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  From the January 2016 Issue of Prestwood eMag
Prism OOP:
Delphi Prism Partial Classes (partial)
Posted 13 years ago on 1/6/2009
Prism Code Snippet:
 A flashcard from our Prism Flashcards Library
 A code snippet from our Prism Code Snippets Page


General Info: Partial Class

A partial class, or partial type, is a class that can be split into two or more source code files and/or two or more locations within the same source file. Each partial class is known as a class part or just a part. Logically, partial classes do not make any difference to the compiler. The compiler puts the class together at compile time and treats the final class or type as a single entity exactly the same as if all the source code was in a single location.

Languages Focus: Partial Class

For languages that have implemented partial classes, you need to know usage details and restrictions. Can you split a class into two or more files? Can you split a class within a source code file into two or more locations? What are the details of inheritance? Does it apply to interfaces as well?

Delphi Prism Partial Classes

Prism supports both partial classes and partial methods using the keyword partial. A partial method is an empty method defined in a partial class.

Syntax Example:
//Organize a large class in multiple files.
T800 = partial class(Cyborg, IHuman);
T800 = partial class(ITalk);
//Partial methods too:�
T800 = public partial class
method Walk; partial; empty;
method Run; partial; empty;

Partial classes and Prism

With Prism, you can split a class into multiple source files, and/or multiple locations in the same source file so long as they are all in the same namespace. All parts must use the same base class so it's typical to indicate the base class in only the first part. All other parts don't need to specify the base class. All the parts included at compile time are compiled. This presents some interesting possibilities.

.Net Features

  • Parts can specify different base interfaces, and the final type implements all of the interfaces listed by all of the partial declarations.
  • Any class, struct, or interface members declared in a partial definition are available to all of the other parts.

.Net Limitations

  • C++/CLI does not yet support partial classes.
  • All parts must be defined within the same namespace.
  • All the parts must use the partial keyword.
  • All of the parts must be available at compile time to form the final type.
  • All the parts must have the same accessibility (i.e. public, private, etc.).
  • If any of the parts are declared abstract, then the entire type is abstract.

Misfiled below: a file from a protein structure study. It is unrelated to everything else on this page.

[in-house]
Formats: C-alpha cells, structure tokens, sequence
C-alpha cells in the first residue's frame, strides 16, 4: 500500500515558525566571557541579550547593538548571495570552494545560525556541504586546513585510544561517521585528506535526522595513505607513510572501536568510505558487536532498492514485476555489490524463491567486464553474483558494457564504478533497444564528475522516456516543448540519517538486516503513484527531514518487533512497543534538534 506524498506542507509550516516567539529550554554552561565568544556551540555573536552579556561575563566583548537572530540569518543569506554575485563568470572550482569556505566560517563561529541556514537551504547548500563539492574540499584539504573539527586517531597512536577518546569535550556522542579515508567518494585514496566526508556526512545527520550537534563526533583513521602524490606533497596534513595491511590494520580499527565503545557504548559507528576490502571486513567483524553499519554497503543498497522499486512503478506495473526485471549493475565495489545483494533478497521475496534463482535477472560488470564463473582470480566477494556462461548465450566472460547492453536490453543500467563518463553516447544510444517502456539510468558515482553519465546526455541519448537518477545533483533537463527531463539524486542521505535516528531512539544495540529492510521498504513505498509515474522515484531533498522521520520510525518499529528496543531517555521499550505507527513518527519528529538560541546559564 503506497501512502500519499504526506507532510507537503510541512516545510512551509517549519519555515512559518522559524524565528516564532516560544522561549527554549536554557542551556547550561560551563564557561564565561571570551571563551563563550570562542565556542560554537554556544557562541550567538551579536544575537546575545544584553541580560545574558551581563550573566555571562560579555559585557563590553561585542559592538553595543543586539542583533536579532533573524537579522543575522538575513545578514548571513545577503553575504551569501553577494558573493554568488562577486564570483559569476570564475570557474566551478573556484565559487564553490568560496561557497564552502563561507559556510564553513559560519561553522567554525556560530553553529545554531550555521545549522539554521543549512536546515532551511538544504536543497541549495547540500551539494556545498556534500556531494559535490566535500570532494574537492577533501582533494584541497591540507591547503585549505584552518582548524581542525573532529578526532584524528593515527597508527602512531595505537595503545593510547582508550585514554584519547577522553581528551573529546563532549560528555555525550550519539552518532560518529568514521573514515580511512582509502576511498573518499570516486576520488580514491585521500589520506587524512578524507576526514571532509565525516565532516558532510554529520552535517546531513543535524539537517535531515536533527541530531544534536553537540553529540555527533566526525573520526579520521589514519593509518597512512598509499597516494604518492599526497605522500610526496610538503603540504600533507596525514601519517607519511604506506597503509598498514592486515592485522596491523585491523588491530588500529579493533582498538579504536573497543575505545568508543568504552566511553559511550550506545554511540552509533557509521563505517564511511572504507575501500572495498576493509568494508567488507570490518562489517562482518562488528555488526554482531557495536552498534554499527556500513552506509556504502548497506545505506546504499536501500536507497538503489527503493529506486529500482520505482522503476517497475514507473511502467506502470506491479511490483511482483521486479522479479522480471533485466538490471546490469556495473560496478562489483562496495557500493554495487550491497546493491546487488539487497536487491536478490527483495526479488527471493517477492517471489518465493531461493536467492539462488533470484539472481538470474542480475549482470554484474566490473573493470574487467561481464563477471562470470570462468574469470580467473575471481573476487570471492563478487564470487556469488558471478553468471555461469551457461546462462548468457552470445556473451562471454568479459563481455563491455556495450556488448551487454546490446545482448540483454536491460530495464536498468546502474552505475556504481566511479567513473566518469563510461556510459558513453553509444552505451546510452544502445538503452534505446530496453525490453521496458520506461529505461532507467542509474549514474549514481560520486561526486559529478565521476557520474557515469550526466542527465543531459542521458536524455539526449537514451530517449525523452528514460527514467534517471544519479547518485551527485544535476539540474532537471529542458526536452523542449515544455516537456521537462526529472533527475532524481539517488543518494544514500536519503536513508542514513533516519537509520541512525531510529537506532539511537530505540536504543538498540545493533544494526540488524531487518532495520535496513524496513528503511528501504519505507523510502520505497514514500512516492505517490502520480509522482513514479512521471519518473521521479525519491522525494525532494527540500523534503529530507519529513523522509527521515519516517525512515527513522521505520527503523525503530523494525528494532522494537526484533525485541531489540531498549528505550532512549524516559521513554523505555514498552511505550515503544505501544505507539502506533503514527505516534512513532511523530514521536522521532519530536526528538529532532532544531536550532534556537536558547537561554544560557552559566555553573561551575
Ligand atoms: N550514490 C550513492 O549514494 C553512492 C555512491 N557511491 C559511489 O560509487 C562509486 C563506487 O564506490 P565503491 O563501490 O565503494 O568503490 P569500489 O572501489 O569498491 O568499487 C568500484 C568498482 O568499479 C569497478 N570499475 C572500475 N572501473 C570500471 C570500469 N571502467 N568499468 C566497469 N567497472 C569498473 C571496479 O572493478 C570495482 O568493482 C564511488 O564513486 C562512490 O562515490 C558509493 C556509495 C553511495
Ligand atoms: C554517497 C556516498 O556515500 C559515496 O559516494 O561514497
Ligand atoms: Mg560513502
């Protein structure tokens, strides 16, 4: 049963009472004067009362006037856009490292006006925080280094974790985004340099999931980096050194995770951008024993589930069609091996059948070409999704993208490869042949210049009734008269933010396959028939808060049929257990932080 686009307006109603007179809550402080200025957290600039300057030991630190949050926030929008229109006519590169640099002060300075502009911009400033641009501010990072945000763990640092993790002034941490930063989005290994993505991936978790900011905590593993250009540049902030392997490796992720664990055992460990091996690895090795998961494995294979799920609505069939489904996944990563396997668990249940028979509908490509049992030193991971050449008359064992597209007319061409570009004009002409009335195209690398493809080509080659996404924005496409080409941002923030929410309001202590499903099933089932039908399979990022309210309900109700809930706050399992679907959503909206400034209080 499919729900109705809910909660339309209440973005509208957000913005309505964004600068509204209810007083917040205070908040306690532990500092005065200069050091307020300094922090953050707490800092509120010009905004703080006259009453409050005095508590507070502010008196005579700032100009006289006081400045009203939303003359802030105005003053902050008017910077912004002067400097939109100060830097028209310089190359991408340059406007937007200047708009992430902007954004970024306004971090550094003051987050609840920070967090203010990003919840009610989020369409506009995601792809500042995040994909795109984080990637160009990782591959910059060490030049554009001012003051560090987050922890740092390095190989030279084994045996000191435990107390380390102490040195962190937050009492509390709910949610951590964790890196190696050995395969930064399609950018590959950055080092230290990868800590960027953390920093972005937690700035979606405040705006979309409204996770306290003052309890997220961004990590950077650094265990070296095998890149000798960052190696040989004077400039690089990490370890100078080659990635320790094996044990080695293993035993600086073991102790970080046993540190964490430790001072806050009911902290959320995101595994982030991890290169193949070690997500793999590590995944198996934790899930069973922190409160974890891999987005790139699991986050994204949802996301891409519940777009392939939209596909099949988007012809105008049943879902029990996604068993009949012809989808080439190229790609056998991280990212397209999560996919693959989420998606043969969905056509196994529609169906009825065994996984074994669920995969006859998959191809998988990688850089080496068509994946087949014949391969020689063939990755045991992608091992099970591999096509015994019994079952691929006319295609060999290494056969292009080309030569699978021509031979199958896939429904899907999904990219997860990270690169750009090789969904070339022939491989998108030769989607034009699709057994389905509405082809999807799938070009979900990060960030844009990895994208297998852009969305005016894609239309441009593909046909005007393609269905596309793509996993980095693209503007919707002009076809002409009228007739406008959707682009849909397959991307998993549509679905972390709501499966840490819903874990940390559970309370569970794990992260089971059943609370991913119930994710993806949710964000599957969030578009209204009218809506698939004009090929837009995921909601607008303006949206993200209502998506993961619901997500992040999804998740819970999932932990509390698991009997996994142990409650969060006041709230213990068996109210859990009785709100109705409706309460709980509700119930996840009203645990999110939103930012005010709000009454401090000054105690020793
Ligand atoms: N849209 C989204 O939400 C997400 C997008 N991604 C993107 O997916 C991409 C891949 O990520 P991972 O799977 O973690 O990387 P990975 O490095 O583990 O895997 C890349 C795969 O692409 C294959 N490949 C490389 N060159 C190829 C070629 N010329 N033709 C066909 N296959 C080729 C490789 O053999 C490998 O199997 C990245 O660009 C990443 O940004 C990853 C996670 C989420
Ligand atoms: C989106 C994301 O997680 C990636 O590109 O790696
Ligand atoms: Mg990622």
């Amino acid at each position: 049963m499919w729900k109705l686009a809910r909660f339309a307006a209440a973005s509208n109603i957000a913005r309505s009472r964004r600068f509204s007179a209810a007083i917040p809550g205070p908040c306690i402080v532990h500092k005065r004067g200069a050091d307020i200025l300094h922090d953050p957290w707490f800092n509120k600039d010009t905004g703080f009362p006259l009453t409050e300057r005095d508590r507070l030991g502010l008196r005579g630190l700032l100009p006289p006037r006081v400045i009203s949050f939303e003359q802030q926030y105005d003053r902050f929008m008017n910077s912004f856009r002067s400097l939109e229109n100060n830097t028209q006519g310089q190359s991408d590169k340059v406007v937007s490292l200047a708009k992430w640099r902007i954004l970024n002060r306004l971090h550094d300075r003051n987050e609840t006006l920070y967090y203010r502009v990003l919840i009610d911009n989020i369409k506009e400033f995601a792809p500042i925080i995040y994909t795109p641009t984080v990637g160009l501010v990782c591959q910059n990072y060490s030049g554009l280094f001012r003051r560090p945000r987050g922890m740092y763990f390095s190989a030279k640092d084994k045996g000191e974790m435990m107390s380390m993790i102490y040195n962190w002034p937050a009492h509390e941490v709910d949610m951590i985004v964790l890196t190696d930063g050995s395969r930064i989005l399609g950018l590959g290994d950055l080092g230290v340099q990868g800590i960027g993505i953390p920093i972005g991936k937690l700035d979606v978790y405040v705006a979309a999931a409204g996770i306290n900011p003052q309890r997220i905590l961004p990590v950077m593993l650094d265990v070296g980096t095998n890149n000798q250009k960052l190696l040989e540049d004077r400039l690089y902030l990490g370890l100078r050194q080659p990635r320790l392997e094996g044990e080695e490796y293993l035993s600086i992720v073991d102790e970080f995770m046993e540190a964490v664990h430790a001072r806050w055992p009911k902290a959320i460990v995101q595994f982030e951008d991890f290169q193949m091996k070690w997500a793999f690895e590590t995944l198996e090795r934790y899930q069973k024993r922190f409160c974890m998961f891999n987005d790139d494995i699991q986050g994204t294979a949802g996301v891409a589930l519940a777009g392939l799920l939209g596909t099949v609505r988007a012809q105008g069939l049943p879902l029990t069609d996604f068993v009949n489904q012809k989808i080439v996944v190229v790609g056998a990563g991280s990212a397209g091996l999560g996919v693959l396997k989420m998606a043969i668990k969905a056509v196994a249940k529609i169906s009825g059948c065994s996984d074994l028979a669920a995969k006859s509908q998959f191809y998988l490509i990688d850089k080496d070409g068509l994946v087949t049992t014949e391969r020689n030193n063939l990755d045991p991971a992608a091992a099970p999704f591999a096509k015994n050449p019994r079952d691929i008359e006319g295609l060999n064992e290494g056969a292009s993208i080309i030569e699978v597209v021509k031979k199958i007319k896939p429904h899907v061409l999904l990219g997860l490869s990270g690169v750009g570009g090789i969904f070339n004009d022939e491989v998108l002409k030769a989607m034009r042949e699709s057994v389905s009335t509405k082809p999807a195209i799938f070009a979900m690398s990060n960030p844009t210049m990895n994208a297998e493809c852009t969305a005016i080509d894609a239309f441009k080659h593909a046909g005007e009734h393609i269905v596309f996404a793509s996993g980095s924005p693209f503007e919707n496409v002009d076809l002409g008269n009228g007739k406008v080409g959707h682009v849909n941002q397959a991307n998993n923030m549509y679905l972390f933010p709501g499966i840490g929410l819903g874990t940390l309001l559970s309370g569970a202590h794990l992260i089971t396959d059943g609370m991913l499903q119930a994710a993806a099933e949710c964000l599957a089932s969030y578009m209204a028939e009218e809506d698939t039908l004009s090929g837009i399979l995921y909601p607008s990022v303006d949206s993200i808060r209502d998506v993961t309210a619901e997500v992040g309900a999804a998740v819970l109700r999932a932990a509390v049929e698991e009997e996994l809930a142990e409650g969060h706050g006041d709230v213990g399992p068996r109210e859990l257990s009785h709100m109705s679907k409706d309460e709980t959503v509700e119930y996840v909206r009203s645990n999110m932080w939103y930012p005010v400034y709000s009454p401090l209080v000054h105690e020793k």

• If any of the parts are declared sealed, then the entire type is sealed.
  • If any of the parts declare a base type, then all parts use that same base type. All parts that specify a base class must specify the same base class. You can omit a base class in one or more of the parts in which case the part still uses the same base class.

Prism Working Winforms Example

The following simple example demonstrates partial classes. Although partial classes have many uses, in this demonstration I am splitting the properties from the methods (a whopping one of each). In this demo, all code is in this one file along with the form. However, in production you could put the methods and properties in their own source files as in CyborgProperties.pas and CyborgMethods.pas or divide the code in any other way you wish. This is particularly convenient with large classes in a multi-developer environment where the team is using a version control system.

Create a form and place a button on it and alter code as follows:

namespace CR_Partial;
  /// <summary>
  /// Summary description for MainForm.
  /// </summary>
  MainForm = partial class(System.Windows.Forms.Form)
    method button1_Click(sender: System.Object; e: System.EventArgs);
    method Dispose(disposing: Boolean); override;
  //One use of partial classes is to organize 
  //large classes into logical groups. For example, 
  //you can use partial classes to separate your 
  //class properties and methods. Although these 
  //are in the same file, you could put them in 
  //separate source files. 
  //Cyborg Properties...

  Cyborg = public partial class(System.Object)
    property CyborgName: String;
  //Cyborg Methods...
  Cyborg = public partial class(System.Object)
    method IntroduceYourself;
{$REGION Construction and Disposition}
constructor MainForm;
  // Required for Windows Form Designer support
  // TODO: Add any constructor code after InitializeComponent call
method MainForm.Dispose(disposing: Boolean);
  if disposing then begin
    if assigned(components) then
    // TODO: Add custom disposition code here
  inherited Dispose(disposing);
method MainForm.button1_Click(sender: System.Object; e: System.EventArgs);
  var MyRobot := New Cyborg;
  //For demo, optionally set CyborgName property:
  //MyRobot.CyborgName := "Cameron";
method Cyborg.IntroduceYourself;
  If Length(CyborgName) > 0 Then
    MessageBox.Show("Hi, my name is " + Self.CyborgName)
    MessageBox.Show("Hi, I do not have a name yet.");

More Info

Definition:  Partial Class


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Code Contributed By Mike Prestwood:

Mike Prestwood is a drummer, an author, and creator of the PrestwoodBoards online community. He is the President & CEO of Prestwood IT Solutions. Prestwood IT provides Coding, Website, and Computer Tech services. Mike has authored 6 computer books and over 1,200 articles. As a drummer, he maintains and has authored 3 drum books. If you have a project you wish to discuss with Mike, you can send him a private message through his PrestwoodBoards home page or call him 9AM to 4PM PST at 916-726-5675 x205.

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